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CROMWELL, Oliver, lord-protector of England: b. Huntingdon, 25 April 1599; d. London, 3 Sept. 1658. He was the second son of Robert Cromwell and Elizabeth Steward. His father was a younger son of Sir Henry Cromwell, knighted by Queen Elizabeth; and Sir Henry again was a son of Sir Richard Williams, a nephew of Thomas Cromwell, Earl of Essex, whose name he took. He entered Sidney Sussex College, Cambridge, 23 April 1616, but left on the death of his father in 1617. In 1620, at the age of 21, he married Elizabeth, daughter of Sir James Bourchier, and settled on his estate at Huntingdon. In 1628 he was a member of Parliament for Hunt ingdon and distinguished himself by his zeal against On the dissolution, in 1629, he returned to Huntingdon; in 1631 he went with his family to a grazing-farm he had taken at Saint Ives; and in 1636 to Ely, where he had inherited a property.

The storm was already at hand which was to shake England to its foundations. The arbi trary measures of Charles I were so stoutly resisted that he endeavored to rule without a Parliament; but at length the king was com pelled, by the state of affairs in Scotland, to summon a Parliament (1640). Cromwell, now a member for Cambridge, and others were so loud in their complaints of abuses in Church and state that Charles prorogued the Parliament, but six months after was obliged to reassemble it. In this Parliament, called the Long Parlia ment (from November 1640 to April 1653), Cromwell first attracted notice chiefly by his rustic and slovenly dress and by the vehemence of his oratory.

On the breaking out of the great Civil Whr in 1642, being appointed captain, he raised a troop of horse (the aIronsides” composed of zealous Puritans. He was present at Edgehill (23 Oct. 1642) ; his first military exploit was to capture the magazine of Cambridge along with the university plate. He then routed the Royalists and made himself master of their supplies. He laid the foundation of his mili tary fame by the relief of Gainsborough (28 July 1643), and in October 1643 he was assailed by a greatly superior Royalist force at Winceby, but defeated it. In this action he had a horse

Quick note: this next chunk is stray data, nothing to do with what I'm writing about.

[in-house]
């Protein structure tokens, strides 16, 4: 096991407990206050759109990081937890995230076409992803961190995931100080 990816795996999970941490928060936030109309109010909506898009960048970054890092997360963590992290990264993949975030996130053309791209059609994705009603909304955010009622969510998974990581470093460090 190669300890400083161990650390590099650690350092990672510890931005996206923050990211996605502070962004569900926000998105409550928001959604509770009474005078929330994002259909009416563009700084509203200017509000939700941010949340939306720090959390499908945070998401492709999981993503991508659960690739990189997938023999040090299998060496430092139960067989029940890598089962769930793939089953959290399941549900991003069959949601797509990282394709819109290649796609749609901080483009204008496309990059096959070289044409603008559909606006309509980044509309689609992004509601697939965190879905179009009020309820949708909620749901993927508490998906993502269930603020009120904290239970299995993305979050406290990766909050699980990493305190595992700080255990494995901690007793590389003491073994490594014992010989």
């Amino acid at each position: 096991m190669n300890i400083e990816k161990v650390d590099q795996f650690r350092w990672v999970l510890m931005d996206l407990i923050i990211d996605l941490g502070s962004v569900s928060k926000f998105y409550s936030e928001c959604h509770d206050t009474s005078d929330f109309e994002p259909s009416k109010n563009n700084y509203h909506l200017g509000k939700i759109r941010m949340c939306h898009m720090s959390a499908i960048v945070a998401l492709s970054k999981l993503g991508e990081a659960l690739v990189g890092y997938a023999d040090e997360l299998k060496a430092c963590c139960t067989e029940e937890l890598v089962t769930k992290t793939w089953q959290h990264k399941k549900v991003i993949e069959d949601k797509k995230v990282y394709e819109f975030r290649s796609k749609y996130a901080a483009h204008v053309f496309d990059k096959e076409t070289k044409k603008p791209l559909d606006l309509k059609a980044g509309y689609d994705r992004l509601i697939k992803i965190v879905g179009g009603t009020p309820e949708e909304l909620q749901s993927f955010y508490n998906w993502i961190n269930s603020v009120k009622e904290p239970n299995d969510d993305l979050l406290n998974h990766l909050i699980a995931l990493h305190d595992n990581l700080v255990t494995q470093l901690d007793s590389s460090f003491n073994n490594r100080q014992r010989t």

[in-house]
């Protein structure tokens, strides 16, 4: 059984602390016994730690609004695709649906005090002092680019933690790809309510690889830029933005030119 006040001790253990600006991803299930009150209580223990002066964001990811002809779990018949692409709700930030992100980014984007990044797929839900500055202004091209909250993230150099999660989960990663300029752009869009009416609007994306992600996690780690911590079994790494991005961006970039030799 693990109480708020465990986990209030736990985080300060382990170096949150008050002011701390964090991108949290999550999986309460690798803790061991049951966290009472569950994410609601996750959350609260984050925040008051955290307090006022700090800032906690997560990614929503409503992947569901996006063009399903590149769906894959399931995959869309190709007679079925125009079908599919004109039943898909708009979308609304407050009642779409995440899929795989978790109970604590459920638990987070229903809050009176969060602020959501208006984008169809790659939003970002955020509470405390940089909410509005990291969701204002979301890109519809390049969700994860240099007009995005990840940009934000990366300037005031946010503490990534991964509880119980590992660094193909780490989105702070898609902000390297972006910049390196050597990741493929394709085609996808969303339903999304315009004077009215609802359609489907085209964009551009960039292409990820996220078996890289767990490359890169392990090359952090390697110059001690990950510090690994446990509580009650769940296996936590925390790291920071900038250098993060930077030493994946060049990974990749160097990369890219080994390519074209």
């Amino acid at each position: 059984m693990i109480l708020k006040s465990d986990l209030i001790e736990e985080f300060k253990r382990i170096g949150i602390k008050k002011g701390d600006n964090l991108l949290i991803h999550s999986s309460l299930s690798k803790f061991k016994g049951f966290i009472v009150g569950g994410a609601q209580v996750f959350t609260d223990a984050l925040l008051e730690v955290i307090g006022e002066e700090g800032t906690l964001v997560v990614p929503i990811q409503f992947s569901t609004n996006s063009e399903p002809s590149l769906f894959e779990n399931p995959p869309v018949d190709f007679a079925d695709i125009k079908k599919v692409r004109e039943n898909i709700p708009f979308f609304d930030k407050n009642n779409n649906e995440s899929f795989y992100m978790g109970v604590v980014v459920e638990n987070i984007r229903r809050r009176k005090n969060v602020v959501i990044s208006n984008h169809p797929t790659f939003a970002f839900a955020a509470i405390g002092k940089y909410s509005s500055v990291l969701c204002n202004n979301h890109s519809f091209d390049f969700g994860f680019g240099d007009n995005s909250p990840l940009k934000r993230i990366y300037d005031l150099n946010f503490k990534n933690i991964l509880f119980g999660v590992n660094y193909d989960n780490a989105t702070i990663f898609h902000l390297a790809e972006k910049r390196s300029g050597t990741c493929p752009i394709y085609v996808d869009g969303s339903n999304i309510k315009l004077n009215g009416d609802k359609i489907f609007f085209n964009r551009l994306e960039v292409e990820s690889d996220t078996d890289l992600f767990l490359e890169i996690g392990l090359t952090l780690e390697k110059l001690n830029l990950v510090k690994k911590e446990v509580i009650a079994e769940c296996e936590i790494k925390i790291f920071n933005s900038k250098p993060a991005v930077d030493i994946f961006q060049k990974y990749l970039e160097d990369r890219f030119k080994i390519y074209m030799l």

killed under him, and was himself struck down while in the act of rising. On 2 July 1644 the battle of Marston Moor was gained by the par liamentary army—a result mainly brought about by Cromwell and his Ironsides. His rig orous discipline of his regiment of Ironsides was designed to fit "men of religion to oppose men of- honour)) Cromwell also bore a dis tinguished part in the second battle of New bury (27 Oct 1644) under the Earl of Man chester.

The Independent party, led by Cromwell and his friends, were for pursuing the war with the utmost vigor, and in order that they might have their way determined to get the entire control of the army. In order toaccomplish this, they procured the passing of the Self denying Ordinance, prohibiting members of either house of Parliament from holding any military command on the ground that vices and corruptions had crept into the army, that it re quired to be remodeled and a stricter discipline maintained. Thomas Fairfax was made lord general in place of Essex, while Cromwell was placed under him, with the rank of lieutenant general. Cromwell now introduced into the whole army the excellent discipline in which he had already trained a part of it, and gained the decisive battle of Naseby (14 June 1645), in which the king was routed .with great loss. The spirit in the army, which the officers, and especially Cromwell, excited by their sermons and prayers, had now risen to fanaticism; though at the same time good order and moral ity were so well maintained that profanity, drunkenness, robbery, and the like offenses, hardly ever occurred. After Naseby no time was lost by the parliamentary leaders in fol lowing up their success. Leicester was retaken, Taunton relieved, Bridgewater stormed, Bristol, held by Prince Rupert, was besieged and sur rendered, Devizes was stormed, Winchester sur rendered, Dartmouth was stormed, and finally Sir Jacob Astley was defeated at Stow-on-the Wold, 21 March 1646.

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